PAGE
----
Did Jack Zduriencik hang Don Wakamatsu out to dry?

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Mariners’ general manager Jack Zduriencik was on KJR in Seattle yesterday, talking about the Don Wakamatsu firing. As everyone knows, one of the biggest things leading to Wakamatsu being let go was the Ken Griffey Jr. situation.  As in, the players perceived Wakamatsu as pushing the popular Griffey out, and after that they basically gave up on Wakamatsu.

Those who defend Wakamatsu believe that a short-tenured manager like Wakamatsu should not have been the person responsible for ending Griffey’s career. Rather, the message should have come from on high in the Mariners’ organization that he was hurting the team and that an exit strategy should be formulated. That didn’t happen, though, and Wakamatsu was basically hung out to dry.

I’m not sure who is ultimately to blame for all of that. But I do know that Zduriencik’s answers to questions about that seem less than satisfying. Asked if he thought that Wakamatsu mishandled the situation, Jack Z. said:

“I think Don and Junior had dialogue over a long period of time. Don
is the manager and made a decision about how he wanted to handle the
lineup; how he was taking that day to day. As a general manager, Don and
I had talked about it, but again, it comes down to how the manager
decides to do it.”

So, Jack is saying, Wakamatsu made the decision.  But should he have been the one to do it?  Jack Z. seems to evade a bit:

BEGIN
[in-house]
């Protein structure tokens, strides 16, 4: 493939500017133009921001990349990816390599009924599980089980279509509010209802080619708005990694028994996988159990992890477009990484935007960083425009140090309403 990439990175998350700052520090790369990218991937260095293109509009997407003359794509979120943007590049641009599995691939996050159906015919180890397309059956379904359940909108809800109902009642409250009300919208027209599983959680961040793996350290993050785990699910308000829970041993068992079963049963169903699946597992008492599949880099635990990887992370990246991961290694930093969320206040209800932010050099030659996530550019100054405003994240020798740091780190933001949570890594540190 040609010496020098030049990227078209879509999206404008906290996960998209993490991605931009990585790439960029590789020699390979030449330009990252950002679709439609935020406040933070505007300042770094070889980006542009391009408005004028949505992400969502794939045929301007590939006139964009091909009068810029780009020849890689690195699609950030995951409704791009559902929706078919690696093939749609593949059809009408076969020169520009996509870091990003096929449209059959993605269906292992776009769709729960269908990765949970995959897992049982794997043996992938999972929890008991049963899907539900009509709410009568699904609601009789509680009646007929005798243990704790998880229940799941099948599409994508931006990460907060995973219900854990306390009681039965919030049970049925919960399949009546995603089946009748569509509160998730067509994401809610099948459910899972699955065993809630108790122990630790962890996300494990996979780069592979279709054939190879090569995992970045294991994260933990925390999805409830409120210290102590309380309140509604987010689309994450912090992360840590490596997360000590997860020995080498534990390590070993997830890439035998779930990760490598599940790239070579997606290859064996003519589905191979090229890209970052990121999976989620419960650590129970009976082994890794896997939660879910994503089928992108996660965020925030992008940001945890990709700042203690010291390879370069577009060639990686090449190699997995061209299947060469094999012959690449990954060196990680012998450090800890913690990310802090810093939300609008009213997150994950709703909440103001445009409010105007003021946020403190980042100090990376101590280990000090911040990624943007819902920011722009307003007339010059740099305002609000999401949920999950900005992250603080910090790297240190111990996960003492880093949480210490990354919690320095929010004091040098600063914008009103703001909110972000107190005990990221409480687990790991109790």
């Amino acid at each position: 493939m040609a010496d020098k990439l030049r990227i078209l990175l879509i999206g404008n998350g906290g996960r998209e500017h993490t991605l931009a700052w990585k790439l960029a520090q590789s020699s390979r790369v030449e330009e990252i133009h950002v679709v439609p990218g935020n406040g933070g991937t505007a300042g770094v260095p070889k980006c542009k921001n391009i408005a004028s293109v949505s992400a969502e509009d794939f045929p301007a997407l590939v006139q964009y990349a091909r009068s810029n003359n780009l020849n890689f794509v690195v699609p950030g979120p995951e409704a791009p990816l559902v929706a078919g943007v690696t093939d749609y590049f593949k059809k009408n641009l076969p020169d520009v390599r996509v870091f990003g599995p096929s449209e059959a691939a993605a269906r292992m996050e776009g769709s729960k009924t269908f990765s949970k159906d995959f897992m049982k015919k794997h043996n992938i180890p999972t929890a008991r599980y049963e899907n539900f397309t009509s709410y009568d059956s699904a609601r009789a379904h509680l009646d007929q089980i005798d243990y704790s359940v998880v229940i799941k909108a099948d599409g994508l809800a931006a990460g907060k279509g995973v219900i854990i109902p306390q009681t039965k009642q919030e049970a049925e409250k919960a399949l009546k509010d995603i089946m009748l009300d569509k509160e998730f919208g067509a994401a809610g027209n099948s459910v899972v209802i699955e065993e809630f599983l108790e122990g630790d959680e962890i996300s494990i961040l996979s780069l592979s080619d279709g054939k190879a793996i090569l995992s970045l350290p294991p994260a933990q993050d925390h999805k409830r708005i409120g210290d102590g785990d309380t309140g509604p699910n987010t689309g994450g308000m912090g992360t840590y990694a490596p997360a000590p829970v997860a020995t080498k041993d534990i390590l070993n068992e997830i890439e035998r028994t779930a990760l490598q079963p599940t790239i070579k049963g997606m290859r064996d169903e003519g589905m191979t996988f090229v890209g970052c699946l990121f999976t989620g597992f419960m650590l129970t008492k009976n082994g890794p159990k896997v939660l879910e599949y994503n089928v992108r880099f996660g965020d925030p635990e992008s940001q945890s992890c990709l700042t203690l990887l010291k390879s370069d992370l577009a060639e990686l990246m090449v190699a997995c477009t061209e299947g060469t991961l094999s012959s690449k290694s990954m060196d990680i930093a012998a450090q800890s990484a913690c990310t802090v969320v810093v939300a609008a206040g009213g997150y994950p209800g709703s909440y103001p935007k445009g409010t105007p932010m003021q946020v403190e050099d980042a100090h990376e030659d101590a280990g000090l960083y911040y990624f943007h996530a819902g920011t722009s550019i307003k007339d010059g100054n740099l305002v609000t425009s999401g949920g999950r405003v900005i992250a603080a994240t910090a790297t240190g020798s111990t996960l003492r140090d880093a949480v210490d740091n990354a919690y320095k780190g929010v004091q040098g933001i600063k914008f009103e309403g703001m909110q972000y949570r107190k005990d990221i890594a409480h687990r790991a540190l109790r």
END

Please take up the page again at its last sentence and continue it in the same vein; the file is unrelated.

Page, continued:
“Well I think we all had talked about it. I had conversations with
Kenny from time to time; and I know Don had his conversations with Kenny
from time to time. And Ken at one point had decided that his career was
going to end. So he left on his own, he decided to do it the way he did
it, and here we are today.”

The answer rambles on more and more (you can read it all through the link) but it basically sounds like Zduriencik was reading about it all in the newspapers.

It could very well be that the imperative to bring Griffey back came from above Zduriencik’s head and that, really, neither Wakamatsu or he felt like they really had the authority to simply tell Junior man-to-man that he had to get less playing time and/or leave.  Left with no good options, the most Wakamatsu could do would be to try to minimize his role, thereby causing a lot of bad blood in the clubhouse.  The man-to-man talk should have happened.

Either way, to the extent the Griffey thing dug Wakamatsu’s grave directly or otherwise, I have a hard time seeing how that can be laid at his feet.

The Nats are sniffing around for relief pitching help

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The Nationals began the year with Blake Treinen as their closer. That didn’t last long, and now Koda Glover seems to be Dusty Baker’s man in the ninth inning. He earned a save for the second consecutive game yesterday. Glover has been pretty darn good in the early going, posting a 2.35 ERA and striking out six batters and walking only one in seven and two-thirds. That obviously a small sample size, and anything can happen. If it does, Baker has Shawn Kelley as an option.